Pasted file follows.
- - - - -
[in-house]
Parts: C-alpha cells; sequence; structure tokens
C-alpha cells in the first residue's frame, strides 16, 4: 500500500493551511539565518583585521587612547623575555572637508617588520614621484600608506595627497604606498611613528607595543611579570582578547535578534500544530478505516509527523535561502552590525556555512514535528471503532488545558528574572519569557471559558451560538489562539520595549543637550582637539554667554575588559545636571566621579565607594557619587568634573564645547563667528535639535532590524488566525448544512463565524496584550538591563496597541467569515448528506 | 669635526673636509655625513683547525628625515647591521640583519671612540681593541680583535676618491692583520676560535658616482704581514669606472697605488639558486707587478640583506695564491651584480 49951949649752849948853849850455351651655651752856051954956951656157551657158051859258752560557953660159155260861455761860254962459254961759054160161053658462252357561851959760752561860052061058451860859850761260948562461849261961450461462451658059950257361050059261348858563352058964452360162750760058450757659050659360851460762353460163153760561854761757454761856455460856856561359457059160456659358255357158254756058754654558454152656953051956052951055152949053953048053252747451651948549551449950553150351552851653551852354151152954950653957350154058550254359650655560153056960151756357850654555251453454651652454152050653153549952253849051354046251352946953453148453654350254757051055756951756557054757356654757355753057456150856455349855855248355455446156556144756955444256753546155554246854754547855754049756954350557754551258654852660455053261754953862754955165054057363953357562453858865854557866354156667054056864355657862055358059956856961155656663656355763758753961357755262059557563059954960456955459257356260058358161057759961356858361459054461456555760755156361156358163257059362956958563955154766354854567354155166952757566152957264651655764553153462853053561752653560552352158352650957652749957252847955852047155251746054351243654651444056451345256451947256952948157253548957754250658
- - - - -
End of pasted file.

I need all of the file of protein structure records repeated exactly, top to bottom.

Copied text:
[in-house]
Parts: C-alpha cells; sequence; structure tokens
C-alpha cells in the first residue's frame, strides 16, 4: 500500500493551511539565518583585521587612547623575555572637508617588520614621484600608506595627497604606498611613528607595543611579570582578547535578534500544530478505516509527523535561502552590525556555512514535528471503532488545558528574572519569557471559558451560538489562539520595549543637550582637539554667554575588559545636571566621579565607594557619587568634573564645547563667528535639535532590524488566525448544512463565524496584550538591563496597541467569515448528506 | 669635526673636509655625513683547525628625515647591521640583519671612540681593541680583535676618491692583520676560535658616482704581514669606472697605488639558486707587478640583506695564491651584480 49951949649752849948853849850455351651655651752856051954956951656157551657158051859258752560557953660159155260861455761860254962459254961759054160161053658462252357561851959760752561860052061058451860859850761260948562461849261961450461462451658059950257361050059261348858563352058964452360162750760058450757659050659360851460762353460163153760561854761757454761856455460856856561359457059160456659358255357158254756058754654558454152656953051956052951055152949053953048053252747451651948549551449950553150351552851653551852354151152954950653957350154058550254359650655560153056960151756357850654555251453454651652454152050653153549952253849051354046251352946953453148453654350254757051055756951756557054757356654757355753057456150856455349855855248355455446156556144756955444256753546155554246854754547855754049756954350557754551258654852660455053261754953862754955165054057363953357562453858865854557866354156667054056864355657862055358059956856961155656663656355763758753961357755262059557563059954960456955459257356260058358161057759961356858361459054461456555760755156361156358163257059362956958563955154766354854567354155166952757566152957264651655764553153462853053561752653560552352158352650957652749957252847955852047155251746054351243654651444056451345256451947256952948157253548957754250658